ATLANTA – The ninth chapter of Matthew describes Jesus and his disciples traveling from village to village, teaching in synagogues and announcing God’s good news, healing people. Through their travels, they likely saw and heard a lot of news, as in Jesus’ time, that is how news traveled.
Today, people don’t need to travel to see and hear the news, as we are often inundated with online, social media, television and radio news. We encounter so much news, in fact, we must shut it down occasionally for our own sanity.
But when Jesus saw the crowds of people and what was happening in the cities and villages, Matthew 9:36 reveals: “…He had compassion for them because they were troubled and helpless, like sheep without a shepherd.”
As followers of Jesus, how can our compassion expand across so many countries, in so many different circumstances? On a single day, we can see and hear about wildfires and tornadoes in the U.S., earthquakes in Turkey, war in Europe and the Middle East, and severe floods in Bangladesh. How should the church respond?
“When Jesus saw the crowds, he has compassion for them…”
Being in many places at once
Having compassion is the first response, soon followed by provision of food, water and shelter for those affected by sudden, devastating events. While no organization or agency can be everywhere at once, the strength of the United Methodist disaster network, which includes interfaith and ecumenical partners, is that the response and the responders are spread out across the world, and they start work when they are most needed, wherever they are.
Nearly two years into the war in Ukraine, UMCOR has approved millions of dollars of war relief and recovery grants to Ukrainian partners and others in surrounding countries, where various churches and organizations extend food, shelter and care to refugees from Ukraine. Yet, at the same time, UMCOR acted on several requests for assistance for an earthquake that severely affected parts of Turkey and Syria in February 2023.
In March 2023, UMCOR was able to assist United Methodist conferences in Mozambique, Madagascar and Malawi as they responded to devastation caused by Cyclone Freddy. In April, civil strife in Sudan and South Sudan broke out and UMCOR supported two partners in those countries.
Month after month, disasters happen and UMCOR responds, whether these disasters gain wide media attention and public awareness or not. UMCOR has the means to respond because people have supported UMCOR with their gifts, support that allows UMCOR to respond quickly when partners in affected regions ask for help.
Unpredictable disasters need predictable responses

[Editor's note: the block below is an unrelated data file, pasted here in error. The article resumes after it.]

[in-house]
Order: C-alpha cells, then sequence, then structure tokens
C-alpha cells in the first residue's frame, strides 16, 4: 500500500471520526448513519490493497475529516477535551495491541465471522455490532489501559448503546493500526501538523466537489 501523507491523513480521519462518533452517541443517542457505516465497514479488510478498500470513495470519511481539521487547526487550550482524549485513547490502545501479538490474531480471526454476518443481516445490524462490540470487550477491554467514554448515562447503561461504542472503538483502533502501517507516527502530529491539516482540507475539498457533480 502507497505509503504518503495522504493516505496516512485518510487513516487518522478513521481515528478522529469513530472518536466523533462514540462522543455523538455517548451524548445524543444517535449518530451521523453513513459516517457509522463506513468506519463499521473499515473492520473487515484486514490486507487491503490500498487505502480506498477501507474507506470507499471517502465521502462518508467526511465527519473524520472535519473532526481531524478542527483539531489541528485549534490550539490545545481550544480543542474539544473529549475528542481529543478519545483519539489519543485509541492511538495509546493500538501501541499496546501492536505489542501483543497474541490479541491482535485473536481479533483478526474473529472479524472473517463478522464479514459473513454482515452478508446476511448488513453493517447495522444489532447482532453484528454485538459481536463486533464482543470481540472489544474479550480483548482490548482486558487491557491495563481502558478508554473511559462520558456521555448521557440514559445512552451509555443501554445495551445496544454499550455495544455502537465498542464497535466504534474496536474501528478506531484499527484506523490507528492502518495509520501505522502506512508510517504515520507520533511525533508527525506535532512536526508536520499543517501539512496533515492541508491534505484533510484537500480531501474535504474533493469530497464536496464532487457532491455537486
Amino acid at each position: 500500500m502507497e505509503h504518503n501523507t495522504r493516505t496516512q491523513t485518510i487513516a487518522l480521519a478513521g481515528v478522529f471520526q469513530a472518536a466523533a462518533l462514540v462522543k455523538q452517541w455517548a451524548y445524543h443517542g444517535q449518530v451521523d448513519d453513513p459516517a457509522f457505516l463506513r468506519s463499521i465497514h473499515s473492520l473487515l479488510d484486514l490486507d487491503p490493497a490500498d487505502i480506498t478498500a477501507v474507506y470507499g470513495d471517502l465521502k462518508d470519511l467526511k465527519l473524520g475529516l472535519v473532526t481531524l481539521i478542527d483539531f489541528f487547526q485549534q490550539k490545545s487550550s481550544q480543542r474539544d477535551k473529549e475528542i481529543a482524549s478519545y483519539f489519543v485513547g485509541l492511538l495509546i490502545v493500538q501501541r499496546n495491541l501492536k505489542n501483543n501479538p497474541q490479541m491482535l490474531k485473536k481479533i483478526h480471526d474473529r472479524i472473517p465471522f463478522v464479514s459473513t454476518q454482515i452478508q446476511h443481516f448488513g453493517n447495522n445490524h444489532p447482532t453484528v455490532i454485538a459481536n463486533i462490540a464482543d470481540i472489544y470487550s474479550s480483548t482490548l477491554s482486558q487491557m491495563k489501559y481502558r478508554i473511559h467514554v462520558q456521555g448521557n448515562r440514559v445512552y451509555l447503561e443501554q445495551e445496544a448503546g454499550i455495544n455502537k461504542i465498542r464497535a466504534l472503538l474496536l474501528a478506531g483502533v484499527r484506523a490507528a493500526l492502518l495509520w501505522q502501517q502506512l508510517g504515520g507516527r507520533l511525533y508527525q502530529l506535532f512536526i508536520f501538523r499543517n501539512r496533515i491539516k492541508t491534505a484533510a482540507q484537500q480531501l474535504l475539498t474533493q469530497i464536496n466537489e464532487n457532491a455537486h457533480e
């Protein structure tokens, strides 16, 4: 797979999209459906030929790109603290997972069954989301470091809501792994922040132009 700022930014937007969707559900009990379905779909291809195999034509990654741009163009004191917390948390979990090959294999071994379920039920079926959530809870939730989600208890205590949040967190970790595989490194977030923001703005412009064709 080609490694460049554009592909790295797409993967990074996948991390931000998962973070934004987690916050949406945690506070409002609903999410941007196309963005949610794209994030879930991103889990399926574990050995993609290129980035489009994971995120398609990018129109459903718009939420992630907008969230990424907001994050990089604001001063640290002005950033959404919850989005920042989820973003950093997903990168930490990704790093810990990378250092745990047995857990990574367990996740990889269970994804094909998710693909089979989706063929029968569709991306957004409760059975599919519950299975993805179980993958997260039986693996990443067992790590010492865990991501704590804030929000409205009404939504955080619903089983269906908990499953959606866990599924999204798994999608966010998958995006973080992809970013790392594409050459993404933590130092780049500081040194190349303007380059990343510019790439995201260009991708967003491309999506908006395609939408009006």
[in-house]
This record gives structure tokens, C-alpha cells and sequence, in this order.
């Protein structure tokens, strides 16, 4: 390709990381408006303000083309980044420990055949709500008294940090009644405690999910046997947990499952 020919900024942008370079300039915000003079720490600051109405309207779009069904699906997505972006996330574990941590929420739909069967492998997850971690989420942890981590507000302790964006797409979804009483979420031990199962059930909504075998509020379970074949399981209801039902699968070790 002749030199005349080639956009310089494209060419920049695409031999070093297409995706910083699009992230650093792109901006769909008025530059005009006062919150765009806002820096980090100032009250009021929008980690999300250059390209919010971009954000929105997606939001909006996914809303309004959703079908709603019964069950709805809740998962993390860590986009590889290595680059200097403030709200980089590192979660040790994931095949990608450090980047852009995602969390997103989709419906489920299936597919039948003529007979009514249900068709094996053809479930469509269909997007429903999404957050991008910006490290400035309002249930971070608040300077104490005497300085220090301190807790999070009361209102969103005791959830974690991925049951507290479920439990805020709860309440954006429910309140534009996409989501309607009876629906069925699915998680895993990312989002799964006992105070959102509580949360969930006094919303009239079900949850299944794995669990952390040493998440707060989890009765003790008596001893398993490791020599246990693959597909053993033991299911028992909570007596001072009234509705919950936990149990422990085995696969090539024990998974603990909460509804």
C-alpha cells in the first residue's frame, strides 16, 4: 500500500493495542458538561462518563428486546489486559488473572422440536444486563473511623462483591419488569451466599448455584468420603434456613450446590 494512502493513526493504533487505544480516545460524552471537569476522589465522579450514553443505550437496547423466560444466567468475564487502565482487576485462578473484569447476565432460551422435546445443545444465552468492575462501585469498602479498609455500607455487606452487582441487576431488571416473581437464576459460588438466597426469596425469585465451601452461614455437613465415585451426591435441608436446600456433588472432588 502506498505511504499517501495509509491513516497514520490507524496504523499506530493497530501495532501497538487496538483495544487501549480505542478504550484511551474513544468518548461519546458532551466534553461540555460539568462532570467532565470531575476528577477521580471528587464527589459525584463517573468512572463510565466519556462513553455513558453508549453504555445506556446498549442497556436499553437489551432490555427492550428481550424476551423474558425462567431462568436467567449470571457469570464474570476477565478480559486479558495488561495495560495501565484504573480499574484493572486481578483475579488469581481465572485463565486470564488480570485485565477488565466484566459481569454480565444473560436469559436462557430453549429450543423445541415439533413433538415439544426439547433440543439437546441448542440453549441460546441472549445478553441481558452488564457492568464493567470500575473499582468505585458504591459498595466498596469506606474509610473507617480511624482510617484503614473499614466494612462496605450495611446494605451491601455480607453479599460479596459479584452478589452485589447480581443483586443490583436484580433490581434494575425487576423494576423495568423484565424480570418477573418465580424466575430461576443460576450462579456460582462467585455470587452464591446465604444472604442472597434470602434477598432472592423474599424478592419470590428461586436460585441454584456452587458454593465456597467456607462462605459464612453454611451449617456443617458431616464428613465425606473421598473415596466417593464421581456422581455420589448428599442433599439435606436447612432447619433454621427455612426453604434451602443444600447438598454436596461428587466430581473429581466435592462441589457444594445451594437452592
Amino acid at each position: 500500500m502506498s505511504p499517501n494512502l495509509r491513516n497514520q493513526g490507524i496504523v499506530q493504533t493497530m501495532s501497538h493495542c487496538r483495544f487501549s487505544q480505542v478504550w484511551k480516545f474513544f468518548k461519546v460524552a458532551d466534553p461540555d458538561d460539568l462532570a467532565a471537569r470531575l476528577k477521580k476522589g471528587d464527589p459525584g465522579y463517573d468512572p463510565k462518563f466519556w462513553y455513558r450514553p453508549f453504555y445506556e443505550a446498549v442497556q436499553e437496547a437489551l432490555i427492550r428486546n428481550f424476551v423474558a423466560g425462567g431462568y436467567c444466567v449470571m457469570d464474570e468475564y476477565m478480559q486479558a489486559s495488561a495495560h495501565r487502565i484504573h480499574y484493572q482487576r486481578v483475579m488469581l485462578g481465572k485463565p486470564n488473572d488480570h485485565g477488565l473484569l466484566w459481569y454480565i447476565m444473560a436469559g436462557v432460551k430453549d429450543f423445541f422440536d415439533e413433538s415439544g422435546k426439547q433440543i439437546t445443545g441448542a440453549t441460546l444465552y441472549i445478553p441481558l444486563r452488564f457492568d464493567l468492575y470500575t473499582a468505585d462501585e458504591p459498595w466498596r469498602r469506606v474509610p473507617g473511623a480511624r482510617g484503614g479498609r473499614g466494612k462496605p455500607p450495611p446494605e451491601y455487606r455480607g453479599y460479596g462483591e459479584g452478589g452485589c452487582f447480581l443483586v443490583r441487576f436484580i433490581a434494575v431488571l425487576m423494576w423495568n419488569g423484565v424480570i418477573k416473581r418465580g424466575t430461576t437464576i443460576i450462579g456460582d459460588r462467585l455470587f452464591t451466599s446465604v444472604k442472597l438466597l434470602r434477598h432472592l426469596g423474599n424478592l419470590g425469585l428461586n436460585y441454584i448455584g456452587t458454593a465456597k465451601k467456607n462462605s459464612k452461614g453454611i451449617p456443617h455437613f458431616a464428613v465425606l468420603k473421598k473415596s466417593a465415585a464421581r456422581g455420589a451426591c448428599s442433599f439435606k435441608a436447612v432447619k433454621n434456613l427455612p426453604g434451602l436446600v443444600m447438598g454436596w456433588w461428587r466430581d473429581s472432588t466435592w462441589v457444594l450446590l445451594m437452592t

In the United States, the United Methodist disaster network, including conferences, supply depots, and often responders from other denominations, functions differently than disaster response outside the U.S. The conference disaster response offices are UMCOR’s main partners at work in the U.S.
Some conferences repeatedly hit by major weather disasters, such as Florida, Texas, the Carolinas and New Jersey, have become experts at preparing, responding and providing long-term recovery help after major disasters. Most of them began with grants and training from UMCOR. Many are currently in various stages of UMCOR project grants to provide the long-term case management that UMCOR is known for…the last agents and volunteer teams to leave a recovery site even years after a major disaster strikes.
Today, recovery operations continue for populations affected by Hurricane Ida (2021) in New Jersey and Eastern Pennsylvania. Louisiana just completed project work from hurricanes Laura, Delta and Zeta, all of which struck in 2020, and currently moved right into recovery after Hurricane Ian (2022). Between 2004 and 2021, the Florida Conference developed recovery projects for 18 named events.
More than 20 smaller but essential grants were extended so far this year to U.S. conferences, including California-Pacific for Guam and Hawaii (Maui wildfires), Rio Texas, North Texas, New England and New York. Florida has taken on Hurricane Idalia response (Sept. 2023) in its current disaster work.
These quick responses as conferences step into new disasters are possible because donors directed their gifts to be used “where most needed.”
When Jesus saw trouble, he had compassion.
When we see trouble, we have ways to be with suffering people just when they need it. The “UMCOR – Where Most Needed Advance #999895,” can use the funds for UMCOR ministries highlighted above as well as for grants related to UMCOR’s Global Migration program area.
Christie R. House is a consultant writer and editor with Global Ministries and UMCOR.
About the United Methodist Committee on Relief (UMCOR)
Founded in 1940, UMCOR is the global humanitarian relief and development agency of The United Methodist Church. A part of United Methodist Global Ministries, UMCOR works in more than 80 countries worldwide, including the United States and its territories. The agency’s mission, grounded in the teachings of Jesus, is to alleviate human suffering with open hearts and minds to all people. Working in the areas of disaster response and recovery and migration, UMCOR responds to natural or civil disasters that are interruptions of such magnitude that they overwhelm a community’s ability to recover on its own.